Well-known Kāpiti and Wellington journalist Dr Catherine Strong says New Zealand journalists are increasingly facing violent threats, simply because they are doing their job.
Dr Catherine Strong, formerly a Massey University senior lecturer,lived in Kāpiti but now resides in Wellington.
She says it’s horrifying for those who have to work in this type of journalistic environment; and regrettably most of the respondents (75 per cent) consider it part of their job to have to tolerate toxic threats.
“It was confronting to see some of the threats they receive – phrases you wouldn’t expect anyone to utter,” she says.
Her research was done with Dr Susan Fountaine of Massey’s School of Communication, Journalism and Marketing .
Dr Strong says: “Journalists say often the abuse and threats are unrelated to a particular story they have written, but simply because of their profession. These are not provocative shock-jocks, but rather journalists producing daily news for reputable newspapers and online.”
She says this is particularly disturbing because journalists are the foundation of a healthy democracy, and help the public know what is going on around them.
Study covers 146 journalists
The study of 146 journalists working for Aotearoa’s largest news media company, Stuff, indicated two-thirds (66 per cent) faced violence or threats of violence related to their job.
This is considerably higher than reported in last year’s United Nations Educational, Scientific and Cultural Organization (UNESCO) research of 1000 journalist globally, where 25 per cent reported online threats of physical violence.
Personal threats by phone or in person
Although most of the threats are made online (65 per cent), almost half of those surveyed (48 per cent) also experienced personal threats by phone or in person. These include threats on their lives, their family, or their homes.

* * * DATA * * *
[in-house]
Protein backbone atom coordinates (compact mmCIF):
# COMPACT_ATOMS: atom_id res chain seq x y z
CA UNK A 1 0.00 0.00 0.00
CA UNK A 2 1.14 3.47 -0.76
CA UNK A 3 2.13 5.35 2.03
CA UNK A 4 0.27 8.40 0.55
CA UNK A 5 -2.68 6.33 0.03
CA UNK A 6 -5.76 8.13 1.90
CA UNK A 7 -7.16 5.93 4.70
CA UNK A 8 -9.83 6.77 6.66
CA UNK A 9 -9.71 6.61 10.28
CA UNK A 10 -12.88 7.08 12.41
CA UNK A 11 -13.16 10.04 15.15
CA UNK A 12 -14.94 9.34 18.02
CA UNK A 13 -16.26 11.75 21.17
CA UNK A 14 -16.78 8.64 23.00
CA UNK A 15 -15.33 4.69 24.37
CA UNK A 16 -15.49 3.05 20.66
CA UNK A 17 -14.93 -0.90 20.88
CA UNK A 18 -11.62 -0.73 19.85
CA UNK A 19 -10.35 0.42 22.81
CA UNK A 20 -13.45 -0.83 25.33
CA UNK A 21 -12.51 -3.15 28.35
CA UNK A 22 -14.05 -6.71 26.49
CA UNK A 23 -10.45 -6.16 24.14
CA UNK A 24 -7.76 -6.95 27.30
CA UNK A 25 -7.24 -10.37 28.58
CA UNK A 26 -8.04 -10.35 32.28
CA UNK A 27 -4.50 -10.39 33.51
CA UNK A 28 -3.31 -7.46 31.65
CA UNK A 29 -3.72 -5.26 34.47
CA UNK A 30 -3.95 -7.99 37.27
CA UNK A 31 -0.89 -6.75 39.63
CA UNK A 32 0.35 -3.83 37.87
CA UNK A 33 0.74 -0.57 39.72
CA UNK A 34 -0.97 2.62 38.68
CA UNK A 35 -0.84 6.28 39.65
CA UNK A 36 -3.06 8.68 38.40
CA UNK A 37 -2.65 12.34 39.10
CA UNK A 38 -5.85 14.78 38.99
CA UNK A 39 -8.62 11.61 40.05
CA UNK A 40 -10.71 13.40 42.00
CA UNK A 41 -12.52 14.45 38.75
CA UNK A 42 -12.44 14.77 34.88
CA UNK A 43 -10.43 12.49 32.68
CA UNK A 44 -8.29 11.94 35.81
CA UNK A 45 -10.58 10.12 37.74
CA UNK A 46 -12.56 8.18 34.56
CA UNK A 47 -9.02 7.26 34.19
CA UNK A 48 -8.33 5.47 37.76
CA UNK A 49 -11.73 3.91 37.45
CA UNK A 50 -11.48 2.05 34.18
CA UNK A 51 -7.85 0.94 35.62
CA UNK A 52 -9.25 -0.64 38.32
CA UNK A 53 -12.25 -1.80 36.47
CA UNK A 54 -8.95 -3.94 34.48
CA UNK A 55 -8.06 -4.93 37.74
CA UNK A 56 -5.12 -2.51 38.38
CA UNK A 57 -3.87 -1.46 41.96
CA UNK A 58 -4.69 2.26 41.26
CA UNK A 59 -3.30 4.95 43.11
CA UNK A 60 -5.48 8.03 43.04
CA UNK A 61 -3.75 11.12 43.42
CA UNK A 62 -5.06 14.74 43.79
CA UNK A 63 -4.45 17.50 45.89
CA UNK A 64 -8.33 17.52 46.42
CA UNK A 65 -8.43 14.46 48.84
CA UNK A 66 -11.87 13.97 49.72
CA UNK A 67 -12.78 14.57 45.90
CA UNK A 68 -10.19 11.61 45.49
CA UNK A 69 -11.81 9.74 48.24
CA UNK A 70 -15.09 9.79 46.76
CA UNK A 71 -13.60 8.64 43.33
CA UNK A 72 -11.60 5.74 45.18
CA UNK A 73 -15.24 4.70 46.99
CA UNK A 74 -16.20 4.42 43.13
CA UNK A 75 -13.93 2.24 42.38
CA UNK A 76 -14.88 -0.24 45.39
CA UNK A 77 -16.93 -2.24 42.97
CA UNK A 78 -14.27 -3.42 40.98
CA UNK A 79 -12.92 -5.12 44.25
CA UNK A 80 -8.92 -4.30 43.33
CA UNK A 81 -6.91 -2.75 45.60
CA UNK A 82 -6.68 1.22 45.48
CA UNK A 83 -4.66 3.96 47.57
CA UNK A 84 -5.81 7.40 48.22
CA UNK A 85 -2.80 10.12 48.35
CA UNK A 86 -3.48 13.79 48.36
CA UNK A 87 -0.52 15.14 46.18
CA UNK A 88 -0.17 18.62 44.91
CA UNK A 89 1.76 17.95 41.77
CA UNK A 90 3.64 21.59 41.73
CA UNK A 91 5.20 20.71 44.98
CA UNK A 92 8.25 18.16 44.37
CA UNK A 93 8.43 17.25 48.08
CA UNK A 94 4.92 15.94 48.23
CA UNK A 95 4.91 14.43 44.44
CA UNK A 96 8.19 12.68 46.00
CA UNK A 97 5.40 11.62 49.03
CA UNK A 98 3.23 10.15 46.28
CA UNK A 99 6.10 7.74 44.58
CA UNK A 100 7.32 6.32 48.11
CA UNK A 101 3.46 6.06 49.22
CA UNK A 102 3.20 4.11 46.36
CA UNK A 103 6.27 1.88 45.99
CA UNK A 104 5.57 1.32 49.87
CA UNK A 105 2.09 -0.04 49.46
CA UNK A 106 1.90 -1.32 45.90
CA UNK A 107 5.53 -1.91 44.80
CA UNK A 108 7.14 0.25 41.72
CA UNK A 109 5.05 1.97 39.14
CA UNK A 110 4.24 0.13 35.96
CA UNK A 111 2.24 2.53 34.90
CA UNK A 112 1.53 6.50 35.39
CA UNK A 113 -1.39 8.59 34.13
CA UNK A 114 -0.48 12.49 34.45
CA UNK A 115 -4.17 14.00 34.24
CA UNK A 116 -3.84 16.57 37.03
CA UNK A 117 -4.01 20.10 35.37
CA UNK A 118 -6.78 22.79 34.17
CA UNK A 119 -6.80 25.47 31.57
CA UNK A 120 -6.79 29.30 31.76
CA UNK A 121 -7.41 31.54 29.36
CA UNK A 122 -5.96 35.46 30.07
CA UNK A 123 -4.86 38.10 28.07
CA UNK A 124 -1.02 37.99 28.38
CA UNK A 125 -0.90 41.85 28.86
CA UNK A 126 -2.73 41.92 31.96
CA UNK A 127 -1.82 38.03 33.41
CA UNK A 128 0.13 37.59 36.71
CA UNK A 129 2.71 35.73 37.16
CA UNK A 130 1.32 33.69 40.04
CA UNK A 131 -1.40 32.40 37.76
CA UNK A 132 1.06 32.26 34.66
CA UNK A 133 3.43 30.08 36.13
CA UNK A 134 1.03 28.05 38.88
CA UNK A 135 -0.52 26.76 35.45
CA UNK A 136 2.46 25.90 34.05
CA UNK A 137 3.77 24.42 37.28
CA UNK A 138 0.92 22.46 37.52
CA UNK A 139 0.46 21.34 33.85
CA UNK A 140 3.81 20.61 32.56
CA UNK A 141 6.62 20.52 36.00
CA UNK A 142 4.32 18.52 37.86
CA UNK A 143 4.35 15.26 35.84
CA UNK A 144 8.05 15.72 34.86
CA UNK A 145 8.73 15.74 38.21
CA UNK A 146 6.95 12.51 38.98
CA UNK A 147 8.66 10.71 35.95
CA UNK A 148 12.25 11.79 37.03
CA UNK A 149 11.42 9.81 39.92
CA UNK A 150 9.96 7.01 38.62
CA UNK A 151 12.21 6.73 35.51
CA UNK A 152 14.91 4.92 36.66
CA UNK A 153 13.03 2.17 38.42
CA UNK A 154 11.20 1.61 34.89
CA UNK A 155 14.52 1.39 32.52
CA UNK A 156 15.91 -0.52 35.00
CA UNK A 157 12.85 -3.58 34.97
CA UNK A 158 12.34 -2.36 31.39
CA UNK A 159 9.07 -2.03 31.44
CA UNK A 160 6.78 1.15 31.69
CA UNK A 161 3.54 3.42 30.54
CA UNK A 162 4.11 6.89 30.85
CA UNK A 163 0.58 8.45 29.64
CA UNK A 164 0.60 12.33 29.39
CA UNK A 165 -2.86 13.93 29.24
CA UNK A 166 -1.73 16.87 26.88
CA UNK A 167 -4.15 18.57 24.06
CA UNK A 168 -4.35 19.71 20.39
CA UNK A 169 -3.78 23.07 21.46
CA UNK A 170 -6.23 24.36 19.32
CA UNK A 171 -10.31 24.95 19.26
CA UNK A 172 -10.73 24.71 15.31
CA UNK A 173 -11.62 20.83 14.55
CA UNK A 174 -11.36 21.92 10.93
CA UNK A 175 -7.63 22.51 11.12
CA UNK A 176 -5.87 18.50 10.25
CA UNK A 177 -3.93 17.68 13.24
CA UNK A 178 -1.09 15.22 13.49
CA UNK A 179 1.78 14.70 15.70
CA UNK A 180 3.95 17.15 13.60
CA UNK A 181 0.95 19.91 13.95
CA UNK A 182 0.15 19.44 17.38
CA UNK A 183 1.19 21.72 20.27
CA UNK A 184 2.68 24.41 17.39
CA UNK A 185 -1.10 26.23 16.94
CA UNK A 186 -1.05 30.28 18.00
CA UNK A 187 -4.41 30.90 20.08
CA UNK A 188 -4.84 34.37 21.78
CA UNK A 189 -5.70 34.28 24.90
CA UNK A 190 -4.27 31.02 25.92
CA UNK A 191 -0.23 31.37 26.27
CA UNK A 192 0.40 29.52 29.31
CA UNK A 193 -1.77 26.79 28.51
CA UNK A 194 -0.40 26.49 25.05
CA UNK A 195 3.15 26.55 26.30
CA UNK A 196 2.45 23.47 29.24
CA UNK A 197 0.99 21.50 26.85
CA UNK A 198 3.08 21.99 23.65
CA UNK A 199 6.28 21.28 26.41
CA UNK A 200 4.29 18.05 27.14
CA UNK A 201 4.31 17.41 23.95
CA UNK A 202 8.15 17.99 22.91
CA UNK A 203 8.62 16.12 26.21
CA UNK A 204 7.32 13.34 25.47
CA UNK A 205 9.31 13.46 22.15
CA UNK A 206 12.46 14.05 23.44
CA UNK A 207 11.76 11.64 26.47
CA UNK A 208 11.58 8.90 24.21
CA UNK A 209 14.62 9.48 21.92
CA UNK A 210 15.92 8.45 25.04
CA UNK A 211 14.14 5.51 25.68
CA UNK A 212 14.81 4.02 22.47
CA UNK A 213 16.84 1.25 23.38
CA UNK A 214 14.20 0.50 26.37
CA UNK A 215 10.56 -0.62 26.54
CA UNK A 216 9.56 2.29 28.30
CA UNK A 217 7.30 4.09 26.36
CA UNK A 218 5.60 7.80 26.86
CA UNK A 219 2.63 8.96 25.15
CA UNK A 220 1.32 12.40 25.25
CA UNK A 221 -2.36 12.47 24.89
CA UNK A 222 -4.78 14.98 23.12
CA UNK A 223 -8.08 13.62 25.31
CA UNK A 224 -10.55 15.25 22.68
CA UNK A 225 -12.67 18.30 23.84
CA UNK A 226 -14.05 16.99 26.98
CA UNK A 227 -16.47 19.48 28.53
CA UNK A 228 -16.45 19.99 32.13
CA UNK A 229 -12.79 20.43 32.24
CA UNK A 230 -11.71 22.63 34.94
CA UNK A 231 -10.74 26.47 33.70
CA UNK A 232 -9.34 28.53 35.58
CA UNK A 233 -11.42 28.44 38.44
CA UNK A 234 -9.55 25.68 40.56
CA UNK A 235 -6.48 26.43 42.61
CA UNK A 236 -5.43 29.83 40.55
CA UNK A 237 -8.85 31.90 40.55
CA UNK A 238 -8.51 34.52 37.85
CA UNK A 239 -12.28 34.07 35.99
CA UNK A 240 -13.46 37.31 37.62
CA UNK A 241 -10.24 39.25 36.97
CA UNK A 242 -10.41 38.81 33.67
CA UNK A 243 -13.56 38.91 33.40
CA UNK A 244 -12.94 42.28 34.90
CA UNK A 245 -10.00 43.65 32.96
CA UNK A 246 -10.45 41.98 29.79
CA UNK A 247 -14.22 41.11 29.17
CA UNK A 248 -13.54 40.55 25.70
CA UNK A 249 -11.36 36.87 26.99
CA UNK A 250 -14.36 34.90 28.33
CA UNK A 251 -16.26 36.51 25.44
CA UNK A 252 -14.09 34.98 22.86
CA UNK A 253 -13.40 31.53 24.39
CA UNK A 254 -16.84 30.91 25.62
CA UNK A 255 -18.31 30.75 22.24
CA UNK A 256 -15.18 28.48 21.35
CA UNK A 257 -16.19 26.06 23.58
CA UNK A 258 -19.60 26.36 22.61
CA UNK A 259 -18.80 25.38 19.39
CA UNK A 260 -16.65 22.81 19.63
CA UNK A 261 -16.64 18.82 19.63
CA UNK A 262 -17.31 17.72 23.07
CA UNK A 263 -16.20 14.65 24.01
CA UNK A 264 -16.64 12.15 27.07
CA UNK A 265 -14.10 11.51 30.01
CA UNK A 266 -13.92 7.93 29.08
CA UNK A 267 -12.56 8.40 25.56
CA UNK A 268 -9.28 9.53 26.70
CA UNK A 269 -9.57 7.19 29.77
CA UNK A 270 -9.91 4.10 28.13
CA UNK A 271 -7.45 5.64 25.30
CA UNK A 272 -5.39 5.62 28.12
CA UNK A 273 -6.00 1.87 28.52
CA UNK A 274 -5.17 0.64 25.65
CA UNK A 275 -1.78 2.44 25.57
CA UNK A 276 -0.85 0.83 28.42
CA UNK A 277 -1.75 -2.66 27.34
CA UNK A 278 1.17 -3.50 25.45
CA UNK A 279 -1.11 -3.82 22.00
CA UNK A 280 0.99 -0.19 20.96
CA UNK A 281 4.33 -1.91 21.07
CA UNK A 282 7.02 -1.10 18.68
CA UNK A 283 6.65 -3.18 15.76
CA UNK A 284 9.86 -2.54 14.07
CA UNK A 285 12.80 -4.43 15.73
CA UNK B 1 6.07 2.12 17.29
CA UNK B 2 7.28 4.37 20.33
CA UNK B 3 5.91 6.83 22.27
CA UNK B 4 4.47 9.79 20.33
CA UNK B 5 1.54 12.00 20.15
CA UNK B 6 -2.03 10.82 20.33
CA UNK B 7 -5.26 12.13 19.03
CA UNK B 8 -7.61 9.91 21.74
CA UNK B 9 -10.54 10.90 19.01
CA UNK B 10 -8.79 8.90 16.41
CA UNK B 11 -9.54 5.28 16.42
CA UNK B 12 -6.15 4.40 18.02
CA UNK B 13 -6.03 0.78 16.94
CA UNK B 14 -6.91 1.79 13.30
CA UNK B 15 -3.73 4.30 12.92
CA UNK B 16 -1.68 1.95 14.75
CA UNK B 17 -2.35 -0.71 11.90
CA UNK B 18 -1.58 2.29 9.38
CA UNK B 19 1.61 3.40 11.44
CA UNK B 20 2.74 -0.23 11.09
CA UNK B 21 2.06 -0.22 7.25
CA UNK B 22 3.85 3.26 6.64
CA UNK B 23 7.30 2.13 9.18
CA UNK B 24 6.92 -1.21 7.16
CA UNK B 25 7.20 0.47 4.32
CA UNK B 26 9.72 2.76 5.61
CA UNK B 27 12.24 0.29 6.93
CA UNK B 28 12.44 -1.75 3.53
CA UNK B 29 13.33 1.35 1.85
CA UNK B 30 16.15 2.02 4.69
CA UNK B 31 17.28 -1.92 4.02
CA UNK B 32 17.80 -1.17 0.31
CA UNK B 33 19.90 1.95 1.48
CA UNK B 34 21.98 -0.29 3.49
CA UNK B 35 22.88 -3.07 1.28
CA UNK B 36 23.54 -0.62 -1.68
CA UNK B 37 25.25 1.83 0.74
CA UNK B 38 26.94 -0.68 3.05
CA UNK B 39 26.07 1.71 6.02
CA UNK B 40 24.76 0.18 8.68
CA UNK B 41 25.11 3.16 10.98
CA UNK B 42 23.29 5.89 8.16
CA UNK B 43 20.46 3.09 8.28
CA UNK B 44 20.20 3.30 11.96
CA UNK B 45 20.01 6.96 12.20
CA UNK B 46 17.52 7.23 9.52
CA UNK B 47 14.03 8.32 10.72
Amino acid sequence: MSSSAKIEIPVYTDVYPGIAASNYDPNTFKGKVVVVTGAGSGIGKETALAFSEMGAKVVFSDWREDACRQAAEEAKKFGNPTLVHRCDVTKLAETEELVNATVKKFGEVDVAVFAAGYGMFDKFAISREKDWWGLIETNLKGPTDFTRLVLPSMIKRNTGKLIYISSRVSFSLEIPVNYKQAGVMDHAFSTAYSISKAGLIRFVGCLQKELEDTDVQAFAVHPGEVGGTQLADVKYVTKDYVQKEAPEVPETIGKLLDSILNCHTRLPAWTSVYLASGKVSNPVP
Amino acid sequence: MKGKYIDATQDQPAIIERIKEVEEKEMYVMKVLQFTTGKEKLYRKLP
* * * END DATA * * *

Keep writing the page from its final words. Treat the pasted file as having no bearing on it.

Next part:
Women tended to receive threats of rape, whereas men often faced actual violence of pushing, shoving, or snatching equipment.
In addition to violence, almost all respondents said they had received abusive messages (90 per cent), often on a weekly basis.
Internation Media Index downgrades NZ
The International Media Freedom index released this week has downgraded New Zealand’s ranking, partly because of the increasing online harassment and the violence and threats against journalists at the COVID-19 restriction protests. New Zealand, however, still ranks high- 11th out of 180 nations for media freedom.
“We hear from long-time journalists that the threats and abuse have significantly increased over the two years of the pandemic. It also follows overseas anti-media sentiment that was fuelled by a former USA president.”
Stuff Chief Content Officer Joanna Norris says the results are confronting and confirm their first-hand experience of an alarming increase in violence and threats towards journalists.
“This research is vital in informing how we, and the wider industry, can take further action to protect the safety and wellbeing of our teams.
“It is a threat to our democracy if reporters can’t do their jobs safely and without interference. We have zero tolerance for abuse or violence against our journalists and we have a number of initiatives underway already to better support, train and safeguard our teams,” she says.